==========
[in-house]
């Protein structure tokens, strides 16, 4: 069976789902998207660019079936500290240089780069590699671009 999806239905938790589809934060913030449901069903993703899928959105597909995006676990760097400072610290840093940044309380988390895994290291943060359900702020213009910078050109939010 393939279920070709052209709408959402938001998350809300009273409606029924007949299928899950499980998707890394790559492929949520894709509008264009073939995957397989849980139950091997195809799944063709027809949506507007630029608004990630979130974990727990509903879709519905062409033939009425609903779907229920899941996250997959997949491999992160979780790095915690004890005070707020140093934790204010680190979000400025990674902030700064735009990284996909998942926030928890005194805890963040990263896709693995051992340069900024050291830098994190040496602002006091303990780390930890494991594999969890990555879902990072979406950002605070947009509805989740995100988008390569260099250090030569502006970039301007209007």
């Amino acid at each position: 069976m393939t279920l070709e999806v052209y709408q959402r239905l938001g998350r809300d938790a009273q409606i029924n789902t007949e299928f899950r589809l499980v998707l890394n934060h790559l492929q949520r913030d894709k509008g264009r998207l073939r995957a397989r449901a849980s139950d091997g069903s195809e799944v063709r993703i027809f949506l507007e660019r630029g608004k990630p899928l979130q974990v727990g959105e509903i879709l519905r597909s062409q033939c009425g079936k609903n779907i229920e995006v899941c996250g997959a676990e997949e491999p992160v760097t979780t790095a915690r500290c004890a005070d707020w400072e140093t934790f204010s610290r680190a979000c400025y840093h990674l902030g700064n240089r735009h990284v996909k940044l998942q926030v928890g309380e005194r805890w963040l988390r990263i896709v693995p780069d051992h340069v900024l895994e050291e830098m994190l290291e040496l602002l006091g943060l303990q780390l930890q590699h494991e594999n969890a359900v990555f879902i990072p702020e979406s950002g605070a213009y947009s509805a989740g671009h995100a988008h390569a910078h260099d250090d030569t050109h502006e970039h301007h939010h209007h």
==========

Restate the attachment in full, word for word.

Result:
[in-house]
């Protein structure tokens, strides 16, 4: 069976789902998207660019079936500290240089780069590699671009 999806239905938790589809934060913030449901069903993703899928959105597909995006676990760097400072610290840093940044309380988390895994290291943060359900702020213009910078050109939010 393939279920070709052209709408959402938001998350809300009273409606029924007949299928899950499980998707890394790559492929949520894709509008264009073939995957397989849980139950091997195809799944063709027809949506507007630029608004990630979130974990727990509903879709519905062409033939009425609903779907229920899941996250997959997949491999992160979780790095915690004890005070707020140093934790204010680190979000400025990674902030700064735009990284996909998942926030928890005194805890963040990263896709693995051992340069900024050291830098994190040496602002006091303990780390930890494991594999969890990555879902990072979406950002605070947009509805989740995100988008390569260099250090030569502006970039301007209007």
């Amino acid at each position: 069976m393939t279920l070709e999806v052209y709408q959402r239905l938001g998350r809300d938790a009273q409606i029924n789902t007949e299928f899950r589809l499980v998707l890394n934060h790559l492929q949520r913030d894709k509008g264009r998207l073939r995957a397989r449901a849980s139950d091997g069903s195809e799944v063709r993703i027809f949506l507007e660019r630029g608004k990630p899928l979130q974990v727990g959105e509903i879709l519905r597909s062409q033939c009425g079936k609903n779907i229920e995006v899941c996250g997959a676990e997949e491999p992160v760097t979780t790095a915690r500290c004890a005070d707020w400072e140093t934790f204010s610290r680190a979000c400025y840093h990674l902030g700064n240089r735009h990284v996909k940044l998942q926030v928890g309380e005194r805890w963040l988390r990263i896709v693995p780069d051992h340069v900024l895994e050291e830098m994190l290291e040496l602002l006091g943060l303990q780390l930890q590699h494991e594999n969890a359900v990555f879902i990072p702020e979406s950002g605070a213009y947009s509805a989740g671009h995100a988008h390569a910078h260099d250090d030569t050109h502006e970039h301007h939010h209007h």